I'm still on the side of either extra core or direct ab work. Why? I seriously disagree with Rippetoe. I think the stabilizing, with the weights I use, is not enough. Plus, I bet you will get your squat and deadlift to go up even faster if you do mid-body work. I'm almost sure that when you build squat to your 1RM and to failure, it's your core that makes you fail, not your legs.
Dave Tate had an excellent story in the Vault. Atleast with me it's my lower back and abs that crash when the weight gets too heavy.
Plus, core work is never a waste of time. Even Rippetoe admits that ab work is not bad for you. He implies that sit-ups may be bad for you, and still recommends a variation of sit-ups in the end of the article. Ab work has had a change recently, and almost no-one here recommends crunches or sit-ups anymore. This core training stuff is what the talk is about everywhere. And I can't say it's garbage. It may not be the answer to everything, and you will survive and be good without it also (!!).
Dave Tate wrote:
It was at the IPA Worlds (a.k.a. the York Barbell Hall of Fame), my first meet after a ninemonth
hiatus. I took some time off to heal up, regroup, and push my bodyweight up higher.
I was looking forward to this meet because my training was going very well and things
seemed to be going my way. My warm-up for the squat attempts felt great, fast and very
explosive. I was definitely getting jacked up about the meet.
Finally, over the loudspeaker came the words I’d waited nine months to hear, “Load the
bar to 860 pounds for Dave Tate.” It was a weight I’d squatted several times before, and it
was to be my opening attempt. Full of rage, I began chalking my hands.
This is the moment with every big lift that I “detach” from myself, and go on autopilot.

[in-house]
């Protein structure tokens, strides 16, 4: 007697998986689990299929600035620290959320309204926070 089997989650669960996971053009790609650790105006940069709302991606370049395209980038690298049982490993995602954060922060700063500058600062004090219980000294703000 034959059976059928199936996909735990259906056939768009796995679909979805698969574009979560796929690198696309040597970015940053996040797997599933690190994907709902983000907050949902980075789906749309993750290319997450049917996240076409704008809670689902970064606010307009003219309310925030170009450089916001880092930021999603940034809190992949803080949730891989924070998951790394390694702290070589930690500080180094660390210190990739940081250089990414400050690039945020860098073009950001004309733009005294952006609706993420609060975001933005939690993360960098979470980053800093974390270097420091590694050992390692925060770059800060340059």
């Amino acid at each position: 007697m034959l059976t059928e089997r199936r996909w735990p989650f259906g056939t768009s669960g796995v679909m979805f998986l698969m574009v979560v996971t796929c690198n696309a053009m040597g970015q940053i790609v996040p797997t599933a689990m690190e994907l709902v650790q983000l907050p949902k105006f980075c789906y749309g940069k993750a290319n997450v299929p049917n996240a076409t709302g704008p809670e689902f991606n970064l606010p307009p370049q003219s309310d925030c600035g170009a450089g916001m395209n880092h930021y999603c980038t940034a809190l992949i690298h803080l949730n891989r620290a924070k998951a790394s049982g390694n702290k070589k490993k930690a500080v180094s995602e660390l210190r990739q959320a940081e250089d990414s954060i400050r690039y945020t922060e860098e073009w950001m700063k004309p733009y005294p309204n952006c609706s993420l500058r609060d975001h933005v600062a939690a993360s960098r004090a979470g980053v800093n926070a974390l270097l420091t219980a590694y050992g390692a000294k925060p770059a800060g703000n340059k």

Rarely do I remember anything from the time I leave the chalk box until after the lift.
However, this lift I do remember because I couldn’t get it out of the rack.
I remember trying to stand up with the weight, but I couldn’t budge it. It felt welded to the
rack. I tried a few times and still nothing. This pissed me off to no end, so I stepped back
and increased my rage as high as I could, got back under the rack…and nothing.
My helpers stepped in and pulled me from the rack. Needless to say, this was not a good
moment for me. Nine months of training and I couldn’t get my damn opener out of the
"Your legs and upper back can easily squat a grand, but your abs and lower
back can’t squat 860 pounds. Which do you think you’ll squat, 1000 or 860?"
I hated doing reverse hypers and standing ab work. As a matter of fact, I hated all lower back and
ab work, so to be honest, I skipped it most of the time.
So, for the next six months I trained my lower back and abs four days a week. I did this
once at the beginning of every session and at the end of each session. At the Nationals in
November, I squatted 900 pounds for the first time. For the next meet, I increased my torso
training to six days a week, with three days being very heavy and three days being light.
In July, I went back to the IPA Worlds, the same meet I had to pull out of the year before. I
squatted 860 pounds, then 905 pounds, and onto an easy 935 pounds. My torso strength was the
strongest that it had ever been